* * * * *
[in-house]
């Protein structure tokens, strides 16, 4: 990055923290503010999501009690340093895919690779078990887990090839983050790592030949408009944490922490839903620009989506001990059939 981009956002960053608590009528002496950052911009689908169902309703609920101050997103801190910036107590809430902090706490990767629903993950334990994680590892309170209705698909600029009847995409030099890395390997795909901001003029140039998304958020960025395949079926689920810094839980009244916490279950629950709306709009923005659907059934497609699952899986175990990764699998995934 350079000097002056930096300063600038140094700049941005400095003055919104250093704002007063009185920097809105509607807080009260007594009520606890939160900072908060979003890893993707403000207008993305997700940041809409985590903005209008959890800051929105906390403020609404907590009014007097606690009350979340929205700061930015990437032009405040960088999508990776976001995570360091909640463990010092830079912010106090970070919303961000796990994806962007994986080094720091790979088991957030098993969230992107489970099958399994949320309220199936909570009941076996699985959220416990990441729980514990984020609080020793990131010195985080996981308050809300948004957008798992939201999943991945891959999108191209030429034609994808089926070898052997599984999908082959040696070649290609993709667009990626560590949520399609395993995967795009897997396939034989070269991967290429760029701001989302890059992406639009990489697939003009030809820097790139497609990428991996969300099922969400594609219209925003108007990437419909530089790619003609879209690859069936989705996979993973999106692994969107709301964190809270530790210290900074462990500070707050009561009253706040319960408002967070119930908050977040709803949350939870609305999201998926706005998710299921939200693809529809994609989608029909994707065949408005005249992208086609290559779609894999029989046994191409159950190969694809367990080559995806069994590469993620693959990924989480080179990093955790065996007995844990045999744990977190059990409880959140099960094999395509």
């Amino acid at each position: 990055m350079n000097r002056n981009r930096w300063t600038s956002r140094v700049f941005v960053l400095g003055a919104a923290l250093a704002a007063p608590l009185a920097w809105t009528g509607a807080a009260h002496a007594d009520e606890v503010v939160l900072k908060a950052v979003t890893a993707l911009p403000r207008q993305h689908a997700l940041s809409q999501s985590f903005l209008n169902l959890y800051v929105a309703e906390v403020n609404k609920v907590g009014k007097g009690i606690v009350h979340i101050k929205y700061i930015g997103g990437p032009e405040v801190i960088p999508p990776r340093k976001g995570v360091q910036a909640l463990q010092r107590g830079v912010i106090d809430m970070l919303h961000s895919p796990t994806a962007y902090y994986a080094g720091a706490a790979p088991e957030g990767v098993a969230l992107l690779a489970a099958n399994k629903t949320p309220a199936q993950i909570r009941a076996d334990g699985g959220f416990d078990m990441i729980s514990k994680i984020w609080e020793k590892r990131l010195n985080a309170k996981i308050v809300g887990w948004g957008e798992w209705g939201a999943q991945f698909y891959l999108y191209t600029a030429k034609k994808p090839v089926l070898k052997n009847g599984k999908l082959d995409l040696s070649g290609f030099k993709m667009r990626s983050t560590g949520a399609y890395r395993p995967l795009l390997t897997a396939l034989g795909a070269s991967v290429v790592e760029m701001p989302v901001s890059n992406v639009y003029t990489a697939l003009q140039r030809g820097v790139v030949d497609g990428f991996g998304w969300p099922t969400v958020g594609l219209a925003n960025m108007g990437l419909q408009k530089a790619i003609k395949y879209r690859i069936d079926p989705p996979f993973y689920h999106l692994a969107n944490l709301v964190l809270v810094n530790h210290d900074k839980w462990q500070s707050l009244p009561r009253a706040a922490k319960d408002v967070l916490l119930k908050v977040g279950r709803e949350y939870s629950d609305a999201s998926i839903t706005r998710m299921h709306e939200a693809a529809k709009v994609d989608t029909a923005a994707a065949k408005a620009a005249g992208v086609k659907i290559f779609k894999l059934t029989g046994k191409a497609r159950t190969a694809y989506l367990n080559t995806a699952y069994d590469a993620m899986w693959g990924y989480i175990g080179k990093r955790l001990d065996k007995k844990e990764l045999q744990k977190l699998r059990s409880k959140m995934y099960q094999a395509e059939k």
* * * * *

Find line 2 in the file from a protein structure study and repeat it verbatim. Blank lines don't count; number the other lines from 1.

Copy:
């Protein structure tokens, strides 16, 4: 990055923290503010999501009690340093895919690779078990887990090839983050790592030949408009944490922490839903620009989506001990059939 981009956002960053608590009528002496950052911009689908169902309703609920101050997103801190910036107590809430902090706490990767629903993950334990994680590892309170209705698909600029009847995409030099890395390997795909901001003029140039998304958020960025395949079926689920810094839980009244916490279950629950709306709009923005659907059934497609699952899986175990990764699998995934 350079000097002056930096300063600038140094700049941005400095003055919104250093704002007063009185920097809105509607807080009260007594009520606890939160900072908060979003890893993707403000207008993305997700940041809409985590903005209008959890800051929105906390403020609404907590009014007097606690009350979340929205700061930015990437032009405040960088999508990776976001995570360091909640463990010092830079912010106090970070919303961000796990994806962007994986080094720091790979088991957030098993969230992107489970099958399994949320309220199936909570009941076996699985959220416990990441729980514990984020609080020793990131010195985080996981308050809300948004957008798992939201999943991945891959999108191209030429034609994808089926070898052997599984999908082959040696070649290609993709667009990626560590949520399609395993995967795009897997396939034989070269991967290429760029701001989302890059992406639009990489697939003009030809820097790139497609990428991996969300099922969400594609219209925003108007990437419909530089790619003609879209690859069936989705996979993973999106692994969107709301964190809270530790210290900074462990500070707050009561009253706040319960408002967070119930908050977040709803949350939870609305999201998926706005998710299921939200693809529809994609989608029909994707065949408005005249992208086609290559779609894999029989046994191409159950190969694809367990080559995806069994590469993620693959990924989480080179990093955790065996007995844990045999744990977190059990409880959140099960094999395509």